Malabar spinach in its raw state has a pleasant mucilaginous quality that really made it special
. When raw, I found it best to eat Malabar spinach in small mouthfuls, lest it generate too much slime. It certainly has a wonderful fresh green flavor. Makes you feel virtuous eating a bowl.
Lucky Duck and the Wheeler Mansion Market are special too. It's a great setting for a market. Most of the vendors are set up on the south lawn and in the back yard.
Lucky Duck has instantly become my favorite vegetable vendor. Every item they offer is unusual and pristine. Nice people and the prices are more than fair for such lovely produce.
From the left: Malabar spinach, three varieties of cucumber, long beans (both purple and green), Korean melon, tinda squash, shishito peppers, several kinds of eggplant, eggs (duck or chicken). They also sell pasture-raised chickens. I'll bet those are great. Wonder if they ever sell ducks…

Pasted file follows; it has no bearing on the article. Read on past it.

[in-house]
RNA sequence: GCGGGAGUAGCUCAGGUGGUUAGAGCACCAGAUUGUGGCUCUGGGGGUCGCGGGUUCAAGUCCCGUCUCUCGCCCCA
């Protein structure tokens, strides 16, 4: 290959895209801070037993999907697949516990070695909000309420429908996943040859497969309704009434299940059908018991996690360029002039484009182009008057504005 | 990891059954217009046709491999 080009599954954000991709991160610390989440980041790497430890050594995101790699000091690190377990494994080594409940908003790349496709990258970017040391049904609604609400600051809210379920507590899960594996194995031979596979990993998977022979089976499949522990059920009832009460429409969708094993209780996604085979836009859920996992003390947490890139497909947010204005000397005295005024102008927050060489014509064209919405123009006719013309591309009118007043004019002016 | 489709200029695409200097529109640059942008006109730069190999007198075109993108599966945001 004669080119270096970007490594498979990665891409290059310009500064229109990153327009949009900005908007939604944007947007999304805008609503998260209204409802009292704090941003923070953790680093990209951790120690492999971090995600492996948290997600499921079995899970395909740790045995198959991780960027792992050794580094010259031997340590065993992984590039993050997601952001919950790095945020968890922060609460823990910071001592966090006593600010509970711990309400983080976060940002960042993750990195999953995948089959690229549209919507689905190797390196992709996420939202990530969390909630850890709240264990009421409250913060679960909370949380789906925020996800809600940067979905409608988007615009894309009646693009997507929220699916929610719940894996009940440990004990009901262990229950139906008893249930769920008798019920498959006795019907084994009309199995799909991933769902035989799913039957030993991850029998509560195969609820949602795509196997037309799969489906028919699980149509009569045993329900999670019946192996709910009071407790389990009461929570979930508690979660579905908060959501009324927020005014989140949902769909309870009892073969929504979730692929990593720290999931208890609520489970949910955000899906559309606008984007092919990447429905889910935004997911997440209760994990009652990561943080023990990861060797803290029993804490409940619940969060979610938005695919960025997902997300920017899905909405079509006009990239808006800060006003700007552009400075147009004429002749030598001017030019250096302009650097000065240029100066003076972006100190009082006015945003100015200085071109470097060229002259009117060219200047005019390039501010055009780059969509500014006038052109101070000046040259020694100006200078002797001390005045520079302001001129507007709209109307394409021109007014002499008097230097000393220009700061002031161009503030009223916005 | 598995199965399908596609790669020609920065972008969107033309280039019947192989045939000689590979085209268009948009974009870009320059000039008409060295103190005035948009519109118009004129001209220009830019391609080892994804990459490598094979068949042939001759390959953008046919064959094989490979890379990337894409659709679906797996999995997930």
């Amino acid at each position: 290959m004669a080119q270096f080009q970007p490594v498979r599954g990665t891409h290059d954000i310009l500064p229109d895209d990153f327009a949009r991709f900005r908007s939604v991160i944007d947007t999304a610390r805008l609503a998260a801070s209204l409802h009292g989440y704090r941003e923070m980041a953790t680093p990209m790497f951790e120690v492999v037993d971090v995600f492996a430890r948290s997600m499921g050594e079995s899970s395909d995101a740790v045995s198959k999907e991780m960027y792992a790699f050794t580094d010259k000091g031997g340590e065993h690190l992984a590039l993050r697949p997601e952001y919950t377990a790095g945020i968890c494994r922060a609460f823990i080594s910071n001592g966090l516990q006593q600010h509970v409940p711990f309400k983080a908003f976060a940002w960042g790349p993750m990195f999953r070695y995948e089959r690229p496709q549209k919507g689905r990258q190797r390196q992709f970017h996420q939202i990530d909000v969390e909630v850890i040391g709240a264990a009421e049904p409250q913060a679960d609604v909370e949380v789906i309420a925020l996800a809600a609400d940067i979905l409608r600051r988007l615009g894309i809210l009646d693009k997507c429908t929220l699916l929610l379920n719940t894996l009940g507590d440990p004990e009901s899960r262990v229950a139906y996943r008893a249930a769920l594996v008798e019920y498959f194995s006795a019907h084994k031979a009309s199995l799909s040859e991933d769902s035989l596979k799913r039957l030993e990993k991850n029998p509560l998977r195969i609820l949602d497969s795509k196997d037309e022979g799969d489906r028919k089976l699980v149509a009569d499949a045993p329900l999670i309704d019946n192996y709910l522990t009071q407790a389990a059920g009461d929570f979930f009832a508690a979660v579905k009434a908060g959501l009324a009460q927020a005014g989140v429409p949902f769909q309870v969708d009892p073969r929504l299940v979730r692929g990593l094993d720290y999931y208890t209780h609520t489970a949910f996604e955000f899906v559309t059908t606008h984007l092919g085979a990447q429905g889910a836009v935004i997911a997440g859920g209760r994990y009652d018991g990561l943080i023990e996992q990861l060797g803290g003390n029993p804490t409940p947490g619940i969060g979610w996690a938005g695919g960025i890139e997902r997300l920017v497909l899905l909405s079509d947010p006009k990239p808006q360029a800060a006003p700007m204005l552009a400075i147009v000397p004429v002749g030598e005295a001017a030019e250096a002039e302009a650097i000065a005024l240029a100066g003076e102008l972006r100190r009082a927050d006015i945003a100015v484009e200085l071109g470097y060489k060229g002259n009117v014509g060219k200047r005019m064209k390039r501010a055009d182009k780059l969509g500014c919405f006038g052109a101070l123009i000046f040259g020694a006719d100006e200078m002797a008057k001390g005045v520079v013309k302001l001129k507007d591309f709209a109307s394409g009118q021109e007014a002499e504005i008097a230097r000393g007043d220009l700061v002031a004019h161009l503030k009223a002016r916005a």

That's the Malabar spinach, with a few warty cukes and both colors of long beans in the background. I'm not the biggest fan of mucilaginous veggies so I definitely prefer it cooked. I simmered Malabar spinach and purple long beans in some leftover Burmese soupy curry and was relieved to find it didn't exude much slime. The texture when cooked is rather kelp-like and quite appealing. That was a great bowl of curry. Tonight I'll make some sort of curry with the tinda (and probably the rest of the spinach and long beans).
For lunch I had an international cucumber sampler plate (can't remember which is which) with blanched purple long beans and some balachaung. I'll post a bit more about this Burmese chili and dried shrimp condiment later.
Lucky Duck Farm is really a treasure. Thanks to trixie-pea
for bringing it to our attention.